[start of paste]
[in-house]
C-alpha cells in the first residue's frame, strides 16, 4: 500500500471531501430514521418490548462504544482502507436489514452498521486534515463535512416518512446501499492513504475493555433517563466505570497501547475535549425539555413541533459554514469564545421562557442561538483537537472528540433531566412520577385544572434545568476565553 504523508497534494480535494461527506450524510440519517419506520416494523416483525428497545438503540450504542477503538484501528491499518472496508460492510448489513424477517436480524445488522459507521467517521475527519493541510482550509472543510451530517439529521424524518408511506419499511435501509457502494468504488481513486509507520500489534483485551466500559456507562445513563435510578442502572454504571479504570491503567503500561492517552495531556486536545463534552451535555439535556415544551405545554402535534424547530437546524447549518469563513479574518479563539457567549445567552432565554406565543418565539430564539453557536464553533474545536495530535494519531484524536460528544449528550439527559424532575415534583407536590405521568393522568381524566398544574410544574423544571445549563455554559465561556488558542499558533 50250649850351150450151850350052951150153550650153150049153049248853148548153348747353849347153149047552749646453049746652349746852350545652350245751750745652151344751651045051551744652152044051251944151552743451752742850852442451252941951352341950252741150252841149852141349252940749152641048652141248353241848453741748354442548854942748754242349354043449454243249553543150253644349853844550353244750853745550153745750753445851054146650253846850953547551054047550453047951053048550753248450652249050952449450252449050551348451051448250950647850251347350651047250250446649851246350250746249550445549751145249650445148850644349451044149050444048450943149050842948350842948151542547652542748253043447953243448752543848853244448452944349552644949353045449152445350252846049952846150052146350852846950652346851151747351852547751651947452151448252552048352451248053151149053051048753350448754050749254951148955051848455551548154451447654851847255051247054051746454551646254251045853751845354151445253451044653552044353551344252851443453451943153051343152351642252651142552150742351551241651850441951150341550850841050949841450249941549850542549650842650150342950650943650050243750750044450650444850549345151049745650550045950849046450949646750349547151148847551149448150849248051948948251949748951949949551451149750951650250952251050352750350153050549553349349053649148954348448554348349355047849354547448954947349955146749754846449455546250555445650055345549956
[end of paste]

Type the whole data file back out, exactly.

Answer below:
[in-house]
C-alpha cells in the first residue's frame, strides 16, 4: 500500500471531501430514521418490548462504544482502507436489514452498521486534515463535512416518512446501499492513504475493555433517563466505570497501547475535549425539555413541533459554514469564545421562557442561538483537537472528540433531566412520577385544572434545568476565553 504523508497534494480535494461527506450524510440519517419506520416494523416483525428497545438503540450504542477503538484501528491499518472496508460492510448489513424477517436480524445488522459507521467517521475527519493541510482550509472543510451530517439529521424524518408511506419499511435501509457502494468504488481513486509507520500489534483485551466500559456507562445513563435510578442502572454504571479504570491503567503500561492517552495531556486536545463534552451535555439535556415544551405545554402535534424547530437546524447549518469563513479574518479563539457567549445567552432565554406565543418565539430564539453557536464553533474545536495530535494519531484524536460528544449528550439527559424532575415534583407536590405521568393522568381524566398544574410544574423544571445549563455554559465561556488558542499558533 50250649850351150450151850350052951150153550650153150049153049248853148548153348747353849347153149047552749646453049746652349746852350545652350245751750745652151344751651045051551744652152044051251944151552743451752742850852442451252941951352341950252741150252841149852141349252940749152641048652141248353241848453741748354442548854942748754242349354043449454243249553543150253644349853844550353244750853745550153745750753445851054146650253846850953547551054047550453047951053048550753248450652249050952449450252449050551348451051448250950647850251347350651047250250446649851246350250746249550445549751145249650445148850644349451044149050444048450943149050842948350842948151542547652542748253043447953243448752543848853244448452944349552644949353045449152445350252846049952846150052146350852846950652346851151747351852547751651947452151448252552048352451248053151149053051048753350448754050749254951148955051848455551548154451447654851847255051247054051746454551646254251045853751845354151445253451044653552044353551344252851443453451943153051343152351642252651142552150742351551241651850441951150341550850841050949841450249941549850542549650842650150342950650943650050243750750044450650444850549345151049745650550045950849046450949646750349547151148847551149448150849248051948948251949748951949949551451149750951650250952251050352750350153050549553349349053649148954348448554348349355047849354547448954947349955146749754846449455546250555445650055345549956